Sunday, April 24, 2005

Relativism Strikes Back

A friend of mine suggested that the mystical experience of the divine in all things might be a possible motivation for the conviction amongst religious believers that God is necessary as the underpinning of morality. Plato's argument, as presented in my last post, presents goodness and God as two separate things, one coming before the other. Instead, the believer may see God and the Good as being indistinguishable. As God is the basis for all of being, this means that goodness is the ultimate reality. Therefore, to deny the existence of God is to deny that goodness exists.

I have a great deal of respect for the mystical experience. As much as I despise the attempts by the religious to impose their views upon the physical world, I am still convinced that this esoteric experience is not just some brain fart. It is this experience that lies at the root of all religions and much of our art. If fundamentalists really wanted to return to the foundations of their faith, this is where they would go.

But I do not for a moment think that this is where conservative Christians are coming from. The equation Reality = God = Good doesn't really require the middle term--neither Plato nor the Bhuddists use it. For them that Goodness is inescapable. To see the world as anything else is an illusion. But the middle term introduces a qualifier, a volitional aspect. Goodness isn't necessarily the Ultimate Reality; Christianity still has its Manichean streak. If God can save you by showering you with Grace, it is equally obvious that God can withold his Grace and let you rot. You see, if the true nature of reality is goodness, you can't charge admission. It's already there all around you, and within you. I found it comical that in the Catholic Bible, Jesus words "Heaven is within you" were immediately explained away in a footnote as meaning "it is within your grasp, it is Jesus." Although there may be Christian mystics who see God as the Unifying Principle of Being, organized religion is a political endeavour, and God is used as a term of separation.

The second snag lies with the mystical experience itself. As Lao Tzu put it, the Tao that can be spoken is not the true Tao. The experience is inexpressible, and yet we feel compelled to express it. This means that this universal ground is expressed in billions of different ways around the world and throughout history. Each expression is true insofar as it springs from this Truth, but is imperfect because this Truth is ultimately beyond our ability to express. So what you end up with, again, is relativism, but a relativism which is closer to the relativity of Einstein than the relativism of the postmodernists. The reality is what it is, but what you see depends upon your frame of reference. For our current discussion, this means that there will be almost as many religions as there are people.

So while the Truth may be absolute, its expressions are always dependant upon the person or group in question. Christianity and Islam are triumphalist religions, however, and that means that for the believers in those faiths, it is not only their right, but their responsibility, to eradicate all other expressions of this Truth but their own. This is like a one-eyed man insisting that everyone else be blinded in one eye, so that the heresy of depth perception may be stamped out. By dwelling upon one expression to the exclusion of all else, they deny the very Truth that it is based upon, and accentuate the importance of the merely contingent. They make an Idol of their own beliefs and the particular expression of the Truth that they adhere to. In other words, they enshrine the value of the purely contingent and deny the very possibility of a universal truth that might lie beneath all the religions. Ethics are considered dependant not just on religion, but upon a particular religion, and indeed, upon one sect within that religion.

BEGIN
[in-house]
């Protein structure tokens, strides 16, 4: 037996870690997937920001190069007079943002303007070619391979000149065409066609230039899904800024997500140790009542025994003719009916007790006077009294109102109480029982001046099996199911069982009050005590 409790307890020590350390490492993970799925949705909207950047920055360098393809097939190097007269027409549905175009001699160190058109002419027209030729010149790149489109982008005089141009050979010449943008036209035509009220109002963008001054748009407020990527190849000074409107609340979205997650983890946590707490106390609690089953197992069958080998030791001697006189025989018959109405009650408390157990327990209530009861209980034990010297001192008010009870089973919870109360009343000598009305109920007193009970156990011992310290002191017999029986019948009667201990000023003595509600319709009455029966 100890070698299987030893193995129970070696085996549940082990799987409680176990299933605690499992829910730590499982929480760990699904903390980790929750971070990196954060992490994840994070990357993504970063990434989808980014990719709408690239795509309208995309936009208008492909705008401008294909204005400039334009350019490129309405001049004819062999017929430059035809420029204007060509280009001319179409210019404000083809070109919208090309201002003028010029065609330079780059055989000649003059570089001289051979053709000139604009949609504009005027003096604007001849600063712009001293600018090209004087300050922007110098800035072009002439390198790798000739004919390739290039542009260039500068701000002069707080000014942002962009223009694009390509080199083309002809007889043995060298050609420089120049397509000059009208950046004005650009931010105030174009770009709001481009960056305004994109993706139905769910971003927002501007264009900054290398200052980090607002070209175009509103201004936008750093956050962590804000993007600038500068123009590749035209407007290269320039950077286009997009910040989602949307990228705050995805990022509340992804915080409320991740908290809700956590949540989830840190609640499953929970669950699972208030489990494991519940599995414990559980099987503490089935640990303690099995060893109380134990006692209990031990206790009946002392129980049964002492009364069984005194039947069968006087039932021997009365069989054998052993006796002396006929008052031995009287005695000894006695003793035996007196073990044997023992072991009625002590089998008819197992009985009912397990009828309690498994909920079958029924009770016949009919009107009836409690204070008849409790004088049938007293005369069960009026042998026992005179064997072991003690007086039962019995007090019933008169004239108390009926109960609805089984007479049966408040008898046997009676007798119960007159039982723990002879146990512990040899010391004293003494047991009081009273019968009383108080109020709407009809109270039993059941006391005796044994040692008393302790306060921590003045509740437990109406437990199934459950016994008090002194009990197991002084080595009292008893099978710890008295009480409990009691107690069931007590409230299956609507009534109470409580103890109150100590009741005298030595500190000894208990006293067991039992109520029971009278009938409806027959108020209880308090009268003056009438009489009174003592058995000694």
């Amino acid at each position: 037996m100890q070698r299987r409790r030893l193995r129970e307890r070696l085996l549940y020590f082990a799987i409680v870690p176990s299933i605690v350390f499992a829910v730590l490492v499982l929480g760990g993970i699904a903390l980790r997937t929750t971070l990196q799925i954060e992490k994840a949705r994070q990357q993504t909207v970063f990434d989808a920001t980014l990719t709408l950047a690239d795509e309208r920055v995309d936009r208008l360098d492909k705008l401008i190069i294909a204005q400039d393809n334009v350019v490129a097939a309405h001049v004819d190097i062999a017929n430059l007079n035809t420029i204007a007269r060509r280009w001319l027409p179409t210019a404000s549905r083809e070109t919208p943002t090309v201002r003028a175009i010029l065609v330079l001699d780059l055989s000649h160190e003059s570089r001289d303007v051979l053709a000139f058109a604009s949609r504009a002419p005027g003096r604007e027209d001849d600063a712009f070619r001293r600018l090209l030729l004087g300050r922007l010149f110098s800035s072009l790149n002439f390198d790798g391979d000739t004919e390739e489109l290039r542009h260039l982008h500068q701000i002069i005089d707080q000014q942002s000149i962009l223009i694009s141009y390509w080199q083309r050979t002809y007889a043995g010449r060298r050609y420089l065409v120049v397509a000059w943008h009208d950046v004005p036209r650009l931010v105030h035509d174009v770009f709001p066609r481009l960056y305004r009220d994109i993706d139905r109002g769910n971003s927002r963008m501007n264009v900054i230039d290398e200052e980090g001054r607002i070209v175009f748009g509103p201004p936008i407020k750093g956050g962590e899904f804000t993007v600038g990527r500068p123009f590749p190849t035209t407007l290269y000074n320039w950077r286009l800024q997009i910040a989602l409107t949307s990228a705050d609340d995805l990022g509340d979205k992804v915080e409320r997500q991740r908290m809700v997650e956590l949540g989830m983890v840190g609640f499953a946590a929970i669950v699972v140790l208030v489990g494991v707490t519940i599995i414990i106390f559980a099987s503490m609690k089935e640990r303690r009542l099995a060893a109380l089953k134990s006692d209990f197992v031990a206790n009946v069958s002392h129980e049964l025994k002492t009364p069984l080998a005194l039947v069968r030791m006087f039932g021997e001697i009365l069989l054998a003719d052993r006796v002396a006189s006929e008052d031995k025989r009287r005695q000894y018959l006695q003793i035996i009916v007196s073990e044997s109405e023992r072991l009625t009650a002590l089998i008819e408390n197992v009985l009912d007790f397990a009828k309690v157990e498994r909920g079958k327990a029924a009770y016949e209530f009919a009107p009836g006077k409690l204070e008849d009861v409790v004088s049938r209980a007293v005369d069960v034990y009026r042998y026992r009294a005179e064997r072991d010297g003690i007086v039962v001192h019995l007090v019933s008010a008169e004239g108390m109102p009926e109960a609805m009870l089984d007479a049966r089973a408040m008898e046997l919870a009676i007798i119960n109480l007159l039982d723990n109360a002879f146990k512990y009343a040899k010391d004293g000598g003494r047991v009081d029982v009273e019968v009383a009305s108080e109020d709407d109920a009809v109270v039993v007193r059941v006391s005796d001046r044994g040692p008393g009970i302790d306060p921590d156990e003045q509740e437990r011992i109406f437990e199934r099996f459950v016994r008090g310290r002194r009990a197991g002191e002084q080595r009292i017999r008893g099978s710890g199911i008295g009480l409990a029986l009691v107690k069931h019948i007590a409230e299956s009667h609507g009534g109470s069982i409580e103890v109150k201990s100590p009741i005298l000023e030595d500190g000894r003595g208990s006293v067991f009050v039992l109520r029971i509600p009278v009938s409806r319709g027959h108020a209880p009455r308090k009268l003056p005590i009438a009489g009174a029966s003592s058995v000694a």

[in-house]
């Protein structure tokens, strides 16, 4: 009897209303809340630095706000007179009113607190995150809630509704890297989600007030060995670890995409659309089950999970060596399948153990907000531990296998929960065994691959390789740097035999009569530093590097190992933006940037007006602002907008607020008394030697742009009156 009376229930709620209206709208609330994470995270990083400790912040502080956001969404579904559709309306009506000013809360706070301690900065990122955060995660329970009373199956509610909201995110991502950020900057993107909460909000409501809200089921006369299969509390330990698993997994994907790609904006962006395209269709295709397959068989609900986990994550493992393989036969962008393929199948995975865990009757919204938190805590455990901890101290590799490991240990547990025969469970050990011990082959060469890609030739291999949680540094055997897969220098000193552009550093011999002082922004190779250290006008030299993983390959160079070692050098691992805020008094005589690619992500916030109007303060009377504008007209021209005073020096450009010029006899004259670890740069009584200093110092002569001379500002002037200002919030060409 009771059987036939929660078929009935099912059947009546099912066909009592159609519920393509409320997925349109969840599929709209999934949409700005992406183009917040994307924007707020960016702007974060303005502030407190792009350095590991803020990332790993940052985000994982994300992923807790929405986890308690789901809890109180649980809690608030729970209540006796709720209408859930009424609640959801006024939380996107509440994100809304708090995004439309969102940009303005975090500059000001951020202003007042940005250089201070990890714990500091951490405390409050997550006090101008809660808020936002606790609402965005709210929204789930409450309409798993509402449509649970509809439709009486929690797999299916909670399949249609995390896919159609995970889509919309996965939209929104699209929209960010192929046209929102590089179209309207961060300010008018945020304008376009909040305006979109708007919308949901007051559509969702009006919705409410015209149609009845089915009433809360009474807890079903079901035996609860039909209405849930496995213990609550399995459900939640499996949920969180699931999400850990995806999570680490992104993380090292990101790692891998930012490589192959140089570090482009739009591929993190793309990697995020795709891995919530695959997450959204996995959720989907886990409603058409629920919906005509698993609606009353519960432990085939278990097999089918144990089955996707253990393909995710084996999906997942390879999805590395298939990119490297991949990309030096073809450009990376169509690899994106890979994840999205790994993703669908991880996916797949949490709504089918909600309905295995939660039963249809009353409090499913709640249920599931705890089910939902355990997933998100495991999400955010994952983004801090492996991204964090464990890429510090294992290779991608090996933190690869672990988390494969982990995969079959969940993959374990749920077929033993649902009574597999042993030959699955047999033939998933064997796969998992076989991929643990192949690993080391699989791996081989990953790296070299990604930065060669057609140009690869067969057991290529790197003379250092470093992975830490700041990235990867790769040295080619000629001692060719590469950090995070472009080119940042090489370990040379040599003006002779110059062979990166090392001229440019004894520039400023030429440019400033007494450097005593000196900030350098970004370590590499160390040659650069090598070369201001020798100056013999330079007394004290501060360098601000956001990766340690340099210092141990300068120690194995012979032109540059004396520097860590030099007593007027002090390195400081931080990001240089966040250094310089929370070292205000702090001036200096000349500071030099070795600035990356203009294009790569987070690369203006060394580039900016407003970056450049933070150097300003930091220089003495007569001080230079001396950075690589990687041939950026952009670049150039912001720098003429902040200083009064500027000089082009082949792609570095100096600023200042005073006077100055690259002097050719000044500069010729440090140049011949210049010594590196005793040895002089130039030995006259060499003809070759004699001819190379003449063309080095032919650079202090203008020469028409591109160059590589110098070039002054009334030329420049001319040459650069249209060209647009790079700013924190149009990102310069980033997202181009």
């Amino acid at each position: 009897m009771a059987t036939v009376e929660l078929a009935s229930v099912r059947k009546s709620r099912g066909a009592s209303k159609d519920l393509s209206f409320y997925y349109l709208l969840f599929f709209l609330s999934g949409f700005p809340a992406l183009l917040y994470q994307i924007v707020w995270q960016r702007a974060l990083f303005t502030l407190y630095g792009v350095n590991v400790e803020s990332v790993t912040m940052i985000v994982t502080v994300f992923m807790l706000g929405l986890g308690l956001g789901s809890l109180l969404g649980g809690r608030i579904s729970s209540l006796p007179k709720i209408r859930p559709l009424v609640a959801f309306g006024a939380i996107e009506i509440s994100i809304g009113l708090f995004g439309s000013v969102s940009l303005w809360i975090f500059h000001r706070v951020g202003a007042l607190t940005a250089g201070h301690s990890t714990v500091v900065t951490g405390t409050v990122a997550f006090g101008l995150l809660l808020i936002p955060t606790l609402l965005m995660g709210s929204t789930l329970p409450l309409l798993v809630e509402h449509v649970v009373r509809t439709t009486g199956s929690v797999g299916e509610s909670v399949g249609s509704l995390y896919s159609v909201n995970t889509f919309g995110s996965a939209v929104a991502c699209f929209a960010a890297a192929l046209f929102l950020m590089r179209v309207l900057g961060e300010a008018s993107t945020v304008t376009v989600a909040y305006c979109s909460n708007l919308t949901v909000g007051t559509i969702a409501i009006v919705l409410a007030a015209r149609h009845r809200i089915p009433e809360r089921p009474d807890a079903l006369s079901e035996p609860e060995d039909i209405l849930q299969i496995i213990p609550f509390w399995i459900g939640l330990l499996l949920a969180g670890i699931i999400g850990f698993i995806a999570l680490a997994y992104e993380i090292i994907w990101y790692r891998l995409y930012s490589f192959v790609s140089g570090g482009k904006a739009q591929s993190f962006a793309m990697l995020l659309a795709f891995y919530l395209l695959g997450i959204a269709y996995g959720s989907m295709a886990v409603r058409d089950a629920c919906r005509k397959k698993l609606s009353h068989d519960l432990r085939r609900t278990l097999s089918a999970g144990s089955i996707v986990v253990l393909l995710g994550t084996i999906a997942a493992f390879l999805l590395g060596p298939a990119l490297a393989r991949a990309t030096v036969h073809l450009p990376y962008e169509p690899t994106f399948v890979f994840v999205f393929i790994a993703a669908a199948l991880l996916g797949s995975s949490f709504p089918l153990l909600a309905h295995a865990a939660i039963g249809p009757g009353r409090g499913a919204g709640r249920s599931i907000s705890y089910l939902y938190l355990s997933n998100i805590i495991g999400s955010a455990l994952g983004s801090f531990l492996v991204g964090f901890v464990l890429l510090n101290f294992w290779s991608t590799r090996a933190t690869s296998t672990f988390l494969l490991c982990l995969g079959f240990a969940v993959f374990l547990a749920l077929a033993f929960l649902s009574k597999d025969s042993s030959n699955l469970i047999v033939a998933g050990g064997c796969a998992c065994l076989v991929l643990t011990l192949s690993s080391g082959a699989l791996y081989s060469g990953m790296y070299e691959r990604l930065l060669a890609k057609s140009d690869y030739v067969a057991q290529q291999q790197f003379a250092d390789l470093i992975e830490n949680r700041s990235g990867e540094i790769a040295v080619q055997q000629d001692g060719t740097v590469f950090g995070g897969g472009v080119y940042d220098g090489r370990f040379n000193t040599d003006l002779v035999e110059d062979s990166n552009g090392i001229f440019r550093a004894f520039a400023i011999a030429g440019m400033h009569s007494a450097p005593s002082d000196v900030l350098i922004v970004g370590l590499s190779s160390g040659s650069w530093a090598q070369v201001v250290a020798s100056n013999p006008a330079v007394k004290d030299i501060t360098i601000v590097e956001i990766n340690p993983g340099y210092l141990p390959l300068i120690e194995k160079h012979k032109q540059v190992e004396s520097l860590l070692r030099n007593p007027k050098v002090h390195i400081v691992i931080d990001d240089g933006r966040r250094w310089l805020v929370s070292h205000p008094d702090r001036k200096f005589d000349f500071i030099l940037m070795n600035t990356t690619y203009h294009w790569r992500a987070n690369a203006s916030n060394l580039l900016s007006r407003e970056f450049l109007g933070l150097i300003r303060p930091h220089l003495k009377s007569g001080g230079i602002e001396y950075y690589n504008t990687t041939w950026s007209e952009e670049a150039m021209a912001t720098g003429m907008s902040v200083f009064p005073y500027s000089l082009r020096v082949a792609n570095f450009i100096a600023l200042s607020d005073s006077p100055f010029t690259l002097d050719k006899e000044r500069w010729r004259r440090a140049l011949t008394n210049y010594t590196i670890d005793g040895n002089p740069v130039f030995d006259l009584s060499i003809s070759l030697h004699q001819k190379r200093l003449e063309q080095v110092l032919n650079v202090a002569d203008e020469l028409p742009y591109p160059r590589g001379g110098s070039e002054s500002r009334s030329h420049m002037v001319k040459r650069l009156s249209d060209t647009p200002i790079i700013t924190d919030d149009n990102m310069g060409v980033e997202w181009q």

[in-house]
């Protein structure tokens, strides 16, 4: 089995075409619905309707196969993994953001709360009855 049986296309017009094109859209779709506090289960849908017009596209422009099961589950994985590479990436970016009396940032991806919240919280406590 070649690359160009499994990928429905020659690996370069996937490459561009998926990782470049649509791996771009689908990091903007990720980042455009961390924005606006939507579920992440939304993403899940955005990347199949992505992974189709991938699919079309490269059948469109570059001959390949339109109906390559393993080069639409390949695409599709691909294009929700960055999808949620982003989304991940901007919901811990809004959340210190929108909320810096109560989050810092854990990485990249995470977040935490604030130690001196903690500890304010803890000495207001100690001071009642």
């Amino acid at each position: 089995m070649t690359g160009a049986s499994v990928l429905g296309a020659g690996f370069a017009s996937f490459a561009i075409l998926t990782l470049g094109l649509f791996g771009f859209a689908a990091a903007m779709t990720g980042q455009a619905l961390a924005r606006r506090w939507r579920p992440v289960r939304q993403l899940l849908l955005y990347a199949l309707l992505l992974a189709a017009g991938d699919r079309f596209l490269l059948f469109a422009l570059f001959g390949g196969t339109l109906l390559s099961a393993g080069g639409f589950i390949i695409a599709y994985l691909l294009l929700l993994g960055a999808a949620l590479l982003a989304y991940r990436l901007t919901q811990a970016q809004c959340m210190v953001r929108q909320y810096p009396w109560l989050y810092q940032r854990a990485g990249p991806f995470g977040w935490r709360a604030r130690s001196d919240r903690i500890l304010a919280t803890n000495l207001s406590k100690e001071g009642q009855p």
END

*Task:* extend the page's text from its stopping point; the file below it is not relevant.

There is much to be said for ethical relativity, as opposed to relativism. Take the golden rule: "Treat all others as you would have them treat you." Well, I like peanut butter. If I were very hungry, I would very much like for someone to give me a peanut butter sandwich, which would give me a good mix of proteins and energy. But someone with a severe peanut allergy would die if they were given the same thing. In this case, what is good for me is bad for someone else. So there is more to following the golden rule than just following it to the letter. It is an imprecise expression of a deeper principle. We have to understand the other person's circumstances in order to carry it out. What is good for them is only good relative to their situation. The first and most important part of loving your neighbour is empathy; putting yourself in his or her shoes, seeing things from their point of view. Generosity is pointless if what is given is useless or harmful to the receiver. And you cannot know what someone needs without trying to understand him. It is this very attempt to understand the other that the primitive absolutism of reactionary religions would like to forbid.

Thursday, April 21, 2005


The newly appointed Pope Ratzinger rails against 'the dictatorship of relativism", and conservative Catholics, like columnist David Warren, agree. It is the opinion of many conservative Christians that ethical values originate with and are supported only by religion, and that without religion anything goes. As Dostoyevsky put it, without God, everything is permissible.